Thermal pads are pre-formed in some required shape (usually a square or rectangle), and they can be cut down to fit the size of a target component and heatsink as needed. They are also flexible when applied, and they can be used on stepped surfaces on the top of some ICs. One should note that, on very rough surfaces, thermal pads may leave some leftover microscopic air gaps between the joined surfaces, but the high thermal conductivity of the best thermal pad materials compensates for any microscopic separation between the mated surfaces. Some common material systems used for thermal pads include silicone and acrylic, while graphite is used in more advanced materials.


Ohmite TGH amd TAP Series Thermal Pads

The table below shows a summary of typical thermal conductivity values seen in these materials.



Thermal Conductivity [W/(mK)]

Thermal pastes/greases/ fillers

Up to ~10

Thermal epoxy

0.14 (unfilled) to ~3 (filled)

Thermal tape


Thermal pads

~3 to ~14

Graphite thermal pads

Up to ~10 (z-axis) or ~800 (in-plane)



Production-grade solutions should satisfy several re- quirements to ensure ease of assembly: 

  • Simple application and cleanliness
  • Ability to fill the entire mating surface with the material
  • Scalable to high volume assembly
  • Adaptability to heatsinks or enclosures
  • Adaptability to standard or unique footprints

The two broad classes of thermal interface materials that best satisfy these requirements are thermal pastes and thermal pads. Thermal pastes could be integrated into an automated assembly line and applied after soldering processes. Thermal pads are easier to bring into an assembly process if a vendor can provide pads in standard footprints (e.g., TO packages) or custom pad shapes.

While assembly is an important consideration in thermal interface material selection, reliability is another area to consider when selecting materials. Whereas thermal greases and compounds will harden during their lifetime, thermal pads can remain compressible and can even be replaced later as needed. Thermal paste is much more difficult to rework than a thermal pad or thermal epoxy, possibly requiring scraping or solvents that can damage the component.

When procured as a preformed pad from a vendor, thermal pads are generally a better option for prototyping than for high volume production because the pad may need to be cut down to size. However, some thermal pad vendors can provide a custom solution that fits device footprints. Some power component providers can also provide highly optimized thermal pads alongside their components to help maximize heat dissipation and reliability.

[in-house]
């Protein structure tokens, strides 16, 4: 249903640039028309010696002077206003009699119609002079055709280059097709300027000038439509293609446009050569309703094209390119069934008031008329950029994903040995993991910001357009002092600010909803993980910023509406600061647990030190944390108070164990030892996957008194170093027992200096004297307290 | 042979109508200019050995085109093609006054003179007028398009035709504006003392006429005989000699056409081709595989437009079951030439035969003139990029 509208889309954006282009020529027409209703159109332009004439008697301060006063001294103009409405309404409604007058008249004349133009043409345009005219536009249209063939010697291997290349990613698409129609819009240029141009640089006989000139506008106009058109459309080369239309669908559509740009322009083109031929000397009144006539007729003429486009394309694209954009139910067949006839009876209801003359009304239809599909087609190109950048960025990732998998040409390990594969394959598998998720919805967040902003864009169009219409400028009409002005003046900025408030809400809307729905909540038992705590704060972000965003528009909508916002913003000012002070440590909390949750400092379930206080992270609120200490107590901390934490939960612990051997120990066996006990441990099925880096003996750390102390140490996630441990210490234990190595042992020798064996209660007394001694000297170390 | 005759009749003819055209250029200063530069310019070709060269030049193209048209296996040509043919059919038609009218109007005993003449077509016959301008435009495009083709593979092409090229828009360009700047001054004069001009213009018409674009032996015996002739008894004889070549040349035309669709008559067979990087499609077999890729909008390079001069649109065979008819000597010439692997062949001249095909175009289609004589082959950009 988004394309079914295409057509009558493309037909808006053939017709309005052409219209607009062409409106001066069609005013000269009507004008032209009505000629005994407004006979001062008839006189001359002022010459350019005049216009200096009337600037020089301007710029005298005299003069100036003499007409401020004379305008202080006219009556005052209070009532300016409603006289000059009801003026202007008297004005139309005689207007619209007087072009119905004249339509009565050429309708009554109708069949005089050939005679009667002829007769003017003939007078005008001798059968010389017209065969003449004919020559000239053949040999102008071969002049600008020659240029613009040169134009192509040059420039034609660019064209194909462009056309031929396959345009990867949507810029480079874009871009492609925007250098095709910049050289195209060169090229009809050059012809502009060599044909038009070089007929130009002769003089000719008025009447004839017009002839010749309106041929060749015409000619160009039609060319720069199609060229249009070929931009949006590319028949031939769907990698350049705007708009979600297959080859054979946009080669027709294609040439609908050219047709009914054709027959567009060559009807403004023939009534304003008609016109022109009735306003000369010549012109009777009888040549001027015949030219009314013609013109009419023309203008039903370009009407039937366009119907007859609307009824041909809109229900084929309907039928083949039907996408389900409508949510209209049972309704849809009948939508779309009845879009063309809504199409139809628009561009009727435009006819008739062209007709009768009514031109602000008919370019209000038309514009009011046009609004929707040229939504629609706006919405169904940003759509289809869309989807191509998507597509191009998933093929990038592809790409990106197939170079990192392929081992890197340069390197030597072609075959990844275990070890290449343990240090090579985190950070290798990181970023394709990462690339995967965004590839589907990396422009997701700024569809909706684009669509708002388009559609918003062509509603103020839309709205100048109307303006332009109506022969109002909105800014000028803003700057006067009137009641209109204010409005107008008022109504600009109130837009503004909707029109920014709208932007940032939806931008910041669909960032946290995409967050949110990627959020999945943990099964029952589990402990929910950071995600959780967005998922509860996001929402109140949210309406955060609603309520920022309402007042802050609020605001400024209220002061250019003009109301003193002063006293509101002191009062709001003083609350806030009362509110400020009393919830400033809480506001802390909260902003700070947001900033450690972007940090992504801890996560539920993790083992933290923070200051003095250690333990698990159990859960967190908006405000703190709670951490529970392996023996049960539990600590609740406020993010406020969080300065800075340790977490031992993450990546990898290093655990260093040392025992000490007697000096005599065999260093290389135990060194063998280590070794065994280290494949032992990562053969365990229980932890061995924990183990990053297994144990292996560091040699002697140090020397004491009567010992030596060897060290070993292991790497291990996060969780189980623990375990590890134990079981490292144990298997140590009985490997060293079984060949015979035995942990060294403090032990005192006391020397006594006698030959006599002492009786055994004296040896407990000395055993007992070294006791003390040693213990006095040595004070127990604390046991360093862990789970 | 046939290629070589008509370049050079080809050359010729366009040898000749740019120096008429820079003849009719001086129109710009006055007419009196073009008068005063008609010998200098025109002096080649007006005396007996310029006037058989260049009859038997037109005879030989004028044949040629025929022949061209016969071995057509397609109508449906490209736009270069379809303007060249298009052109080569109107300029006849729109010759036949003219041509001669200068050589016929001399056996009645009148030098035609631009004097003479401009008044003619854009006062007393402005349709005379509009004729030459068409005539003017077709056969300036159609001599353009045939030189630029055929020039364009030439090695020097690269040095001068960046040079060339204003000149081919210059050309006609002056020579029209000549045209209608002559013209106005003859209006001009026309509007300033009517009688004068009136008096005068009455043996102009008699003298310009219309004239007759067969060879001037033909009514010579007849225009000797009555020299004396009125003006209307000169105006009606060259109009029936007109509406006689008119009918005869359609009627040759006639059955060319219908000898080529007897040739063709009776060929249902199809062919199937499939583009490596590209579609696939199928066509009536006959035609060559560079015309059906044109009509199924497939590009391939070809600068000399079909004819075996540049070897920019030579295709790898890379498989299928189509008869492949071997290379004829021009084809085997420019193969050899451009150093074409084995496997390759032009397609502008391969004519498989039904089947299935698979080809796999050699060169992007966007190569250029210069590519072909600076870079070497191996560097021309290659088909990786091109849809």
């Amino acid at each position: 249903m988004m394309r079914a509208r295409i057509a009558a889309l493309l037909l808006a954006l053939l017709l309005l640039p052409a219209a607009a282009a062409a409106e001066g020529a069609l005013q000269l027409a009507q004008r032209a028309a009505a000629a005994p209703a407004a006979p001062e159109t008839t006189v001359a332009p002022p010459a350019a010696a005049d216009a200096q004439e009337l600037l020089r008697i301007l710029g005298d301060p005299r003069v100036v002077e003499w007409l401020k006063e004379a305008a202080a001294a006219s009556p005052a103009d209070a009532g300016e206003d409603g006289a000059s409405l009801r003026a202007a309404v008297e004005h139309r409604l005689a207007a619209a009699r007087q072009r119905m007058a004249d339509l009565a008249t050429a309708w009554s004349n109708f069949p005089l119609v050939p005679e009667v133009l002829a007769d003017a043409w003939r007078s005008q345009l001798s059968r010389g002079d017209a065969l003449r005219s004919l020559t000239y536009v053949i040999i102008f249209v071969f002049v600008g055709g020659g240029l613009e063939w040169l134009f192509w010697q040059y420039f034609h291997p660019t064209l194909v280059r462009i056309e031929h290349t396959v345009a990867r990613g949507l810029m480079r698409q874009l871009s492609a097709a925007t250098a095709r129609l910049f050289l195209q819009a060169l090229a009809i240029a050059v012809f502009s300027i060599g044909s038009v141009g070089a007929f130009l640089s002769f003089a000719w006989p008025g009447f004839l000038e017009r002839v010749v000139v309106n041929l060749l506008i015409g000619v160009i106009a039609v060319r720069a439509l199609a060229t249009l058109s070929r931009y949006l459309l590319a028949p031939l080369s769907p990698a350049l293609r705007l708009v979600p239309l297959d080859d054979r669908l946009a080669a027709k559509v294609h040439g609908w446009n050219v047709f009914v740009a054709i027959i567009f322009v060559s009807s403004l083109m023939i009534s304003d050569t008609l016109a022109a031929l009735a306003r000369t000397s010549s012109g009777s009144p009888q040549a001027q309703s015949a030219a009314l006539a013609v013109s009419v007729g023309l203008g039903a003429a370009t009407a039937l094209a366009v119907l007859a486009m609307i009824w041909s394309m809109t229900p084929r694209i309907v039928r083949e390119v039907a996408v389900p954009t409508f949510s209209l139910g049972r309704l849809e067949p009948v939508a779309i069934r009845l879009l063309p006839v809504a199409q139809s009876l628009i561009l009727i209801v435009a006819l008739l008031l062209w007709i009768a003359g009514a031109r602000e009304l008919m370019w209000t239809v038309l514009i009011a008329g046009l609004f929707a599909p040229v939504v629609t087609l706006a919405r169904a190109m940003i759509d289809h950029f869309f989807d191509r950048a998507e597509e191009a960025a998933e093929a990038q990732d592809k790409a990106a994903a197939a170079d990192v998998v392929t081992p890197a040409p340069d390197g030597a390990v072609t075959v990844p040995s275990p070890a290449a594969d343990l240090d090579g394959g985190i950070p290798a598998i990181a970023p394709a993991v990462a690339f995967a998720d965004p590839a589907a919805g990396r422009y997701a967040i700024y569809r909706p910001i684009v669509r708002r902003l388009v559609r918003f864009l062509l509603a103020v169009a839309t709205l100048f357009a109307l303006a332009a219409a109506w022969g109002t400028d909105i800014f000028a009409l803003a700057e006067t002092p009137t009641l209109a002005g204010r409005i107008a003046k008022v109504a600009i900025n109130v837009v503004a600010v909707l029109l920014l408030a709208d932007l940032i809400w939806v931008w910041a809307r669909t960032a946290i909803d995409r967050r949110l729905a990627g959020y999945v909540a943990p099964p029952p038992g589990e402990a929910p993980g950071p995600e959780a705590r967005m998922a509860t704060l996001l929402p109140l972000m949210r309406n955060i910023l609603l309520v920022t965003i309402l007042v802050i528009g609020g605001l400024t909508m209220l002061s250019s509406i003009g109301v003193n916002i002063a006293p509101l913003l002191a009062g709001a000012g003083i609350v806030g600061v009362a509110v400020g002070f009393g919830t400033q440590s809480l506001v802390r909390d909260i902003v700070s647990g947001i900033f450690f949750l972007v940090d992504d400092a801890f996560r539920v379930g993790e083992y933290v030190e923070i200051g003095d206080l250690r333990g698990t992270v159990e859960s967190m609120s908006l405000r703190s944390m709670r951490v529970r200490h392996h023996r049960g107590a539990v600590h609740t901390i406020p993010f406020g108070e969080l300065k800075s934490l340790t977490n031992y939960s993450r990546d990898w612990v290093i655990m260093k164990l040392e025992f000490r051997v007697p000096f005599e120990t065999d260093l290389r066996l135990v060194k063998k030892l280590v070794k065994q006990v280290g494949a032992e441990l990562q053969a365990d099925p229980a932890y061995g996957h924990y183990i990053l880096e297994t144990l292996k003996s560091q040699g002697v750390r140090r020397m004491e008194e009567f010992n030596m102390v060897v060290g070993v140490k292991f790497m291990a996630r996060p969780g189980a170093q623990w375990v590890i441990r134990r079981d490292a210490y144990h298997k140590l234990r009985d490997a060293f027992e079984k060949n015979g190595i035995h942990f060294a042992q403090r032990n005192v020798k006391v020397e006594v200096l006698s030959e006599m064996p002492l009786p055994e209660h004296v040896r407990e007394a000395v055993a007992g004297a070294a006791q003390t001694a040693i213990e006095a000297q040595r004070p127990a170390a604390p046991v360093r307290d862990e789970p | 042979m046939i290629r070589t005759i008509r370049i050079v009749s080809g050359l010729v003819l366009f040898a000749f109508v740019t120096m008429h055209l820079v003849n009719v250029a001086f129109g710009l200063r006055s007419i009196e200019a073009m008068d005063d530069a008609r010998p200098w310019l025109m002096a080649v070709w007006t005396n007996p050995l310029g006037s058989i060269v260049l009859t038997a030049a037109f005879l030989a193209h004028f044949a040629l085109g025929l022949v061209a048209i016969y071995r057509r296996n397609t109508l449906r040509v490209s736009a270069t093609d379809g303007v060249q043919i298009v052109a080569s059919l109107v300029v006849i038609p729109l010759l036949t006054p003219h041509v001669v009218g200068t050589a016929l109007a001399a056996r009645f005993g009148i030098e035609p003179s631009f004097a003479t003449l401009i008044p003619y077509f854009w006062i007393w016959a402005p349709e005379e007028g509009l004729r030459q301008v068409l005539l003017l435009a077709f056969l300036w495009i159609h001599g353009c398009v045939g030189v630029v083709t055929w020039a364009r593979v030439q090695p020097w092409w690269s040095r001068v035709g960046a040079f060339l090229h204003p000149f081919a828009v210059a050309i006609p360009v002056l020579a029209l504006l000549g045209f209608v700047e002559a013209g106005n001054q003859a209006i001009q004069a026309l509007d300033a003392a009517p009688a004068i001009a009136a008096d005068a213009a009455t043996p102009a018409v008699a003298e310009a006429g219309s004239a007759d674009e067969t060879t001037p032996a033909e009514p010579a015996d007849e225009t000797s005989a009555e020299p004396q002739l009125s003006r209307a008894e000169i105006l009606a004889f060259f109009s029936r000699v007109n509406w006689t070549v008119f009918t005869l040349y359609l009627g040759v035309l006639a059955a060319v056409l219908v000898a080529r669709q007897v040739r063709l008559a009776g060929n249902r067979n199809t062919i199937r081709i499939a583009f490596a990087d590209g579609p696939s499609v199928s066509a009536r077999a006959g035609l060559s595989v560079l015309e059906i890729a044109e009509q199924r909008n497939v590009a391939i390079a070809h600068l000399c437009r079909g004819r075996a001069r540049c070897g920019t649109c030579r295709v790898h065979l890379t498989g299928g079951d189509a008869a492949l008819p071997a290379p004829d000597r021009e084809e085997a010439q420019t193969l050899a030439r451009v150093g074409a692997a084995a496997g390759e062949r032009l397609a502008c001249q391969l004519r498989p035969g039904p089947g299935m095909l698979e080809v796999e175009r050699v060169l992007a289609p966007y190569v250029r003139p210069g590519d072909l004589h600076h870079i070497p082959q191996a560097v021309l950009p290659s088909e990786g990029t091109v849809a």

Among all the possible thermal interface materials on the market, thermal pads have seen some of the most innovation using advanced materials. These materials are also adaptable to a range of form factors and device footprints, giving assemblers a clean, flexible solution for attaching heatsinks to high-power components. Thermal pads are also useful for creating a thermal interface between a PCB and its enclosure, a strategy used in high-power RF products to aid heat transport.

Ohmite is best known for its broad range of power resistors, filters, and ceramic products. Ohmite also offers two types of die-cut thermal pads that match standard device footprints and their line of power resistors. By offering thermal pads with these form factor options, designers have a flexible way to apply a thermal interface material for heat transport without the need for bulky heatsinks or messy thermal pastes. 

  • Graphite-based pads: This material set provides high in-plane thermal conductivity as well as high in-plane electrical conductivity, allowing it to provide some EMI isolation alongside high thermal The thermal conductivity is pres- sure-sensitive, reaching 7 W/(m•K) at 700 kPa.
  • Silicone-based pads: These thermal pads are a low-cost entry-level option that is competitive with other material Ohmite’s silicone pads have rated thermal conductivity of 3 W/(m•K), will easily conform to complex surfaces, and are electrically insulating.

These die-cut options eliminate the need for electronics assemblers to cut pads to size, which helps streamline production and assembly. Power products operating anywhere from DC to microwave frequencies can benefit from these two classes of thermal interface materials.


Thermal interface materials will continue to remain commonplace in advanced electronics as cooling demands persist in power systems. Newer 5G mobile devices, automotive power systems, energy systems, and aerospace systems are other areas where thermal demands can force device shutdowns, but Ohmite’s options can provide a simplified, flexible solution that easily integrates with new and existing products.

When you’re looking for thermal interface materials that are easy to apply and remain reliable over a long lifetime, look at Ohmite’s line of thermal pads. These die-cut products are available in high volume to match standard device footprints for through-hole or surface-mount components. Ohmite also offers power products, EMI products, and custom resistor assemblies for demanding applications where flexibility, form factor, and integration are critical.

Contact Ohmite today to learn more about our power resistors, EMI filters, and thermal management materials.